- Rheumatologie-App Injektionstechnik
- Neue Studien
- Kongress Highlights
- EULAR 2018
- EULAR 2017
- EULAR 2016
- EULAR 2015
- EULAR 2014
- ACR 2017
- ACR 2015
- ACR 2014
- Rheuma Top 2018
- Rheuma Top 2017
- Rheuma Top 2015
- Rheuma Top 2014
- SlideSet RA
ACR 2017 | Daily Highlights
Kidney and Skin Single-Cell RNA Sequencing in Lupus Nephritis Provides Mechanistic Insights and Novel Potential Biomarkers
Authors: Evan Der1, Hemant Suryawanshi2, Saritha Ranabothu3, Beatrice Goilav4, H. Michael Belmont5, Peter M. Izmirly6, Nicole Bornkamp5, Nicole Jordan7, Tao Wang1, Ming Wu6, Judith A. James8, Joel M. Guthridge9, Soumya Raychaudhuri10, Thomas Tuschl11, Jill P. Buyon12 and Chaim Putterman13, 1Albert Einstein College of Medicine, Bronx, NY, 2The Rockefeller University, New York, NY, 3Nephrology, Children's Hospital at Montefiore, Bronx, NY, 4Albert Einstein College of Medicine/Montefiore Medical Center, New York, NY, 5Medicine, New York University School of Medicine, New York, NY, 6New York University School of Medicine, New York, NY, 7Montefiore Medical Center, New York, NY, 8Arthritis & Clinical Immunology Program, Oklahoma Medical Research Foundation, Oklahoma City, OK, 9Arthritis and Clinical Immunology Program, Oklahoma Medical Research Foundation, Oklahoma City, OK, 10Divisions of Genetics and Rheumatology, Brigham and Women's Hospital and Harvard Medical School, Boston, MA, 11Rockefeller University, New York, NY, 12Rheumatology, New York University School of Medicine, New York, NY, 13Division of Rheumatology, Albert Einstein College of Medicine, Bronx, NY, USA, Bronx, NY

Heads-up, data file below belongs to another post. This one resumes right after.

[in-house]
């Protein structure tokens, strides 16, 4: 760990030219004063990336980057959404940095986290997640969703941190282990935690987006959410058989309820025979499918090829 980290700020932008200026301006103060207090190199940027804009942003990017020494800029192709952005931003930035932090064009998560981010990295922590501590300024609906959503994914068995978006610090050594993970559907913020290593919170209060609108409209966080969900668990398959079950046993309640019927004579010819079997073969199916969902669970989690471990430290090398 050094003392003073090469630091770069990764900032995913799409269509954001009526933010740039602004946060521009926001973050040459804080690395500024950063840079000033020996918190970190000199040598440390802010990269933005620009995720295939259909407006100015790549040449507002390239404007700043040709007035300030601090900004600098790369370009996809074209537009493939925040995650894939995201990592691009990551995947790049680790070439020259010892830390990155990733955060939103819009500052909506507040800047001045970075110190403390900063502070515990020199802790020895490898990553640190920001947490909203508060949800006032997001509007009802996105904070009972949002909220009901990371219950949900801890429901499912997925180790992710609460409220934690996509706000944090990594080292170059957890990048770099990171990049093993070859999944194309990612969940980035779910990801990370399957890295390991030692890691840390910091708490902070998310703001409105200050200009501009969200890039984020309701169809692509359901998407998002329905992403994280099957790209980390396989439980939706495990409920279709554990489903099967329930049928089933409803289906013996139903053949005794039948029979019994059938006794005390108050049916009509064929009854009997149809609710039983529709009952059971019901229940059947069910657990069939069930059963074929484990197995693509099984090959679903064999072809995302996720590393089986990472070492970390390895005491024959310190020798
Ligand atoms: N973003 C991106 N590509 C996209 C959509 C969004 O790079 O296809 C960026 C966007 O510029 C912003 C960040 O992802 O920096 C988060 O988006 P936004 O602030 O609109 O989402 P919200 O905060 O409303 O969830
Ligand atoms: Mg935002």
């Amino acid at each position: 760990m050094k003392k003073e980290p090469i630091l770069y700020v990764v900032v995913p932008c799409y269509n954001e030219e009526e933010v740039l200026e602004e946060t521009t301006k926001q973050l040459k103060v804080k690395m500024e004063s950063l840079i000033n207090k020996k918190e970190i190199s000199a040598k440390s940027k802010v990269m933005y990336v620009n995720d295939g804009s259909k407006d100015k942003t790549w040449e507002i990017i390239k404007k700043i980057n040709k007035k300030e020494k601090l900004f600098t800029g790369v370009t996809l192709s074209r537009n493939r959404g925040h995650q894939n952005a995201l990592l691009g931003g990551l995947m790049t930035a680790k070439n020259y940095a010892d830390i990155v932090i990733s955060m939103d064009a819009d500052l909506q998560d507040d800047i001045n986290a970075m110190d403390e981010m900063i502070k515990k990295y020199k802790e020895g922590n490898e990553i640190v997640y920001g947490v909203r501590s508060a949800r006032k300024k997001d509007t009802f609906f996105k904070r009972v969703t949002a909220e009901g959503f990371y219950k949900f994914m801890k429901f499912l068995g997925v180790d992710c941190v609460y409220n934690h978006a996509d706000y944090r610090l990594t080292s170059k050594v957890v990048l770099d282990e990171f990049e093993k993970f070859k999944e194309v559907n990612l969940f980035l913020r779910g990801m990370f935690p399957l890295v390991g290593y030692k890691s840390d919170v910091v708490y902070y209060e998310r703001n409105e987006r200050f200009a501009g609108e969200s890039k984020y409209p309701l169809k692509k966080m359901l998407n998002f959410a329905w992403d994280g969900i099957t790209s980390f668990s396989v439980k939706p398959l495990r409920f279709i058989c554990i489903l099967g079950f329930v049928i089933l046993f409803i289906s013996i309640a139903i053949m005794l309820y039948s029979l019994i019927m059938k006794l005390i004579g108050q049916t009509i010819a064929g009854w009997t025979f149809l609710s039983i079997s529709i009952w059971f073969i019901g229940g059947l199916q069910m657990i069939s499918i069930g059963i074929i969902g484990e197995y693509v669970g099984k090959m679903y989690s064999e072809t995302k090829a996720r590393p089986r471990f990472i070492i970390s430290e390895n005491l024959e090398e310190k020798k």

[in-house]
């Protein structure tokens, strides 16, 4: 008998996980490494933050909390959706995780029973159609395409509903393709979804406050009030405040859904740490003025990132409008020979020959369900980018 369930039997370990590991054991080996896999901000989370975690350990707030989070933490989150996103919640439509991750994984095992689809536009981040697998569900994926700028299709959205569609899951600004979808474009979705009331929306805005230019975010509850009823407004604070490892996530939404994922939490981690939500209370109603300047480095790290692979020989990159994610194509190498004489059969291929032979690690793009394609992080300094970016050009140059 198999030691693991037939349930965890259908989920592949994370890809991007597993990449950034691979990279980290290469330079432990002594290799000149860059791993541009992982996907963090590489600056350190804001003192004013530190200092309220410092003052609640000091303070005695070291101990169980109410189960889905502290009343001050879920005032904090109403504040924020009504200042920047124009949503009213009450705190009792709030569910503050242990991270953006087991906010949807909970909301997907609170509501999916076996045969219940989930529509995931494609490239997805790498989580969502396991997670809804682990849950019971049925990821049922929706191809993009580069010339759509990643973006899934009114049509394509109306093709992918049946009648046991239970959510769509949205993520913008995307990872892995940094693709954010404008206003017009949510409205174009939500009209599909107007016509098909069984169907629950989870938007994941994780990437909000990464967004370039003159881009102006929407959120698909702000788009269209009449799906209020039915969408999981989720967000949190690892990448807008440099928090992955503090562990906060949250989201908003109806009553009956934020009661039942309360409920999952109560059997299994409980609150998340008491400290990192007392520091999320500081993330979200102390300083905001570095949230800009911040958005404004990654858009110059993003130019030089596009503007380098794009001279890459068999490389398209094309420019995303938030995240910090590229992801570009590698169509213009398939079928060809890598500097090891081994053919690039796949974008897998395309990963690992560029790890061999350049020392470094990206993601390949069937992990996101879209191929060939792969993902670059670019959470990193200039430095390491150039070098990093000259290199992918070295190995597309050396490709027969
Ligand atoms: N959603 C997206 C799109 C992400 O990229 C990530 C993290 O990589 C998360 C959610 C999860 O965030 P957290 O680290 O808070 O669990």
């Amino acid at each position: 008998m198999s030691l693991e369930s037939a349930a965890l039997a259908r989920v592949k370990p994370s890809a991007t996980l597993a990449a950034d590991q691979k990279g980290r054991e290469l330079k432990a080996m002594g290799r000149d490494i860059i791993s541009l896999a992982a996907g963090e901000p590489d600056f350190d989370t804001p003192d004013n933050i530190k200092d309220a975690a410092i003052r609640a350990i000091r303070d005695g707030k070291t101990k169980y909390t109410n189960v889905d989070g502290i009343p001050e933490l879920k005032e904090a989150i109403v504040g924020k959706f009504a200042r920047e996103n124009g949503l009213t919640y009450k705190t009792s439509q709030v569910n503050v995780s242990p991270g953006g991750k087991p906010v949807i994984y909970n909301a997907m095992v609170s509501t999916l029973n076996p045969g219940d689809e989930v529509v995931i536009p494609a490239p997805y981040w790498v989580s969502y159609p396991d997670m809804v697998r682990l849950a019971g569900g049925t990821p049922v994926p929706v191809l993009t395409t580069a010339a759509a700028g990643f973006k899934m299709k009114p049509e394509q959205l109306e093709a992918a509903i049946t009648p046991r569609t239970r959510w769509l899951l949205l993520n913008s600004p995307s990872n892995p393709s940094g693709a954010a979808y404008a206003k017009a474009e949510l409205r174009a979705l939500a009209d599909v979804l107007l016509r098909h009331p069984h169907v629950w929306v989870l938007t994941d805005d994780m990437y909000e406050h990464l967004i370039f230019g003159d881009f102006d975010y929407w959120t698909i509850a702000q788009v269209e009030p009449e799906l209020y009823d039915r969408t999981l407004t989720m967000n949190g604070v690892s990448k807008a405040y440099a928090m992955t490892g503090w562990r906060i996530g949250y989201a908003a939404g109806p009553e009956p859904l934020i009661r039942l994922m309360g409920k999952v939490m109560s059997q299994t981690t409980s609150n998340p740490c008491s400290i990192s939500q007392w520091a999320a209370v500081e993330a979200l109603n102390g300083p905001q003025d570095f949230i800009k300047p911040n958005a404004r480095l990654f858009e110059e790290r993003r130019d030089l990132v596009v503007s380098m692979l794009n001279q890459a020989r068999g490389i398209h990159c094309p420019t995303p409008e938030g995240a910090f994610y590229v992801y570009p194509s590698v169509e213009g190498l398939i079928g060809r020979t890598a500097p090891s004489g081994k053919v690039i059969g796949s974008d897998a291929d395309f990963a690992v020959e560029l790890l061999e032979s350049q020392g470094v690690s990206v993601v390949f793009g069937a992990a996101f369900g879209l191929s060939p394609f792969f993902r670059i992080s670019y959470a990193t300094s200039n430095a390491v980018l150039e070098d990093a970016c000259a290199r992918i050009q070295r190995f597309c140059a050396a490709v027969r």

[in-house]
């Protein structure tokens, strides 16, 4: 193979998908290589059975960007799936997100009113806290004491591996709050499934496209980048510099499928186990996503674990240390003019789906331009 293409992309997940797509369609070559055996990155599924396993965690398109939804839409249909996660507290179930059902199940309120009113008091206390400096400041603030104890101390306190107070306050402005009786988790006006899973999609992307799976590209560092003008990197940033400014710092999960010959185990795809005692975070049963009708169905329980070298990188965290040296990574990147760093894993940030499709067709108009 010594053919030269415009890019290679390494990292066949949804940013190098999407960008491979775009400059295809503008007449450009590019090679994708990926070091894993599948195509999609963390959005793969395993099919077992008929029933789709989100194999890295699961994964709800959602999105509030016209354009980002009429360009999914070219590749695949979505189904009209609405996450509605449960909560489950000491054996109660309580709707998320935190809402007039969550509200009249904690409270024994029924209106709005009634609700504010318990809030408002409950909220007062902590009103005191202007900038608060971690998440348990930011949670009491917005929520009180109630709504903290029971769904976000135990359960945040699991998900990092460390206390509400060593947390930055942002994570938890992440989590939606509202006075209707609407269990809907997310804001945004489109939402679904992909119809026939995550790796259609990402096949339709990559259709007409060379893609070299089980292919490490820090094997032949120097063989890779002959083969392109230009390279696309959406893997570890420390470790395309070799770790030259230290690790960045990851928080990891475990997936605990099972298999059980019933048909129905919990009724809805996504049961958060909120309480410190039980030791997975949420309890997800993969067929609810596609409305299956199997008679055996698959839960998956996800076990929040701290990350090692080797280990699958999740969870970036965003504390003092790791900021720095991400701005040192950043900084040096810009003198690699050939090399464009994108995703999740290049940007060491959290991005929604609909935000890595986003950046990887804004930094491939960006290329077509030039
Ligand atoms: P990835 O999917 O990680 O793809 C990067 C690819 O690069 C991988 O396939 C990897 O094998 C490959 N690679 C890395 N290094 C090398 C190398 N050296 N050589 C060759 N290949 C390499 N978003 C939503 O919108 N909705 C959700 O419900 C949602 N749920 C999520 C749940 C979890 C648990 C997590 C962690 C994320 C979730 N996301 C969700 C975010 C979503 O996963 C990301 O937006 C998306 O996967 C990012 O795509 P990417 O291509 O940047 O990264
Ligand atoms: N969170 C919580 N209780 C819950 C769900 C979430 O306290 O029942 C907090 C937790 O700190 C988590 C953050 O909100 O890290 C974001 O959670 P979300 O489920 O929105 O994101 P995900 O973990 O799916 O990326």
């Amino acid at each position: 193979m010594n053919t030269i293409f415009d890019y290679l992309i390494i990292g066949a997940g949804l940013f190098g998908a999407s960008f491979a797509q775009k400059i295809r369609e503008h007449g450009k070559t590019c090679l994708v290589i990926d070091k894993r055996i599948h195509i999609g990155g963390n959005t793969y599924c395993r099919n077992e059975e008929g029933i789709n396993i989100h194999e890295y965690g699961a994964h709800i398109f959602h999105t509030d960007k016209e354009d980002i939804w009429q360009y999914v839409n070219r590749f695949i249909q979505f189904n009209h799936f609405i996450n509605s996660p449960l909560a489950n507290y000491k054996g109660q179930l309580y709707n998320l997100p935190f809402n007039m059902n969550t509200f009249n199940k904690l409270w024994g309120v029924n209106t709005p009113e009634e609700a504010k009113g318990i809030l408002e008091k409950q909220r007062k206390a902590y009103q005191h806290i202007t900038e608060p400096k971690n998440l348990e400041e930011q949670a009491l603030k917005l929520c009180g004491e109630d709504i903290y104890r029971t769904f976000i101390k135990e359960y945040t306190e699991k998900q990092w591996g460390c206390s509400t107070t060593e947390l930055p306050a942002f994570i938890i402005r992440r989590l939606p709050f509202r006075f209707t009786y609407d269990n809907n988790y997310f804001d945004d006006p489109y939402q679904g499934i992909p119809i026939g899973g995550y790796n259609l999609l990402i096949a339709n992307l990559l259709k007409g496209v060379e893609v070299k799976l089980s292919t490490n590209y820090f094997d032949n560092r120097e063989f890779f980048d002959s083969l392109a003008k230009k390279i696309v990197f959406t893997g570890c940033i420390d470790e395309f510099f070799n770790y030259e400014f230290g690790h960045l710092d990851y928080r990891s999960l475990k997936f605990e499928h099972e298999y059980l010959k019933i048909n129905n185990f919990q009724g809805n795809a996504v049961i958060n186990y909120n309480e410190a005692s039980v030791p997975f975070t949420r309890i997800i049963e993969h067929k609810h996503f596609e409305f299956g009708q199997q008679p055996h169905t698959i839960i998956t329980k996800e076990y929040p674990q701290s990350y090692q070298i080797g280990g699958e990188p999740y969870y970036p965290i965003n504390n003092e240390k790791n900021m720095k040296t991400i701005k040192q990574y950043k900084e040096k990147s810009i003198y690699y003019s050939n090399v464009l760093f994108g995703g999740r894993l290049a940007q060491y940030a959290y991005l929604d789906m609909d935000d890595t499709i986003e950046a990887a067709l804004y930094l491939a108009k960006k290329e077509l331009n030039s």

Classification and treatment decisions in lupus nephritis (LN) are largely based on renal histology. Single-cell RNAseq (scRNAseq) analysis may accurately differentiate types of renal involvement at the transcriptomic level, and better inform treatment decisions and prognosis. Through our involvement with the accelerating medicines partnership (AMP) network our objectives were to use scRNAseq profiles of renal constituent cells to distinguish between proliferative and membranous LN subclasses, and explore the use of scRNAseq of skin cells to discover biomarkers in a readily obtainable tissue.
scRNAseq was performed on ~2 mg kidney tissue collected from clinically indicated renal biopsies, and skin biopsies obtained at the time of renal biopsies, in 20 SLE patients. scRNAseq was performed using Fluidigm C1 HT Integrated Fluidic Circuits and cDNA libraries were prepared using the Nextera XT DNA Library Prep Kit followed by NextSeq (Illumina) sequencing.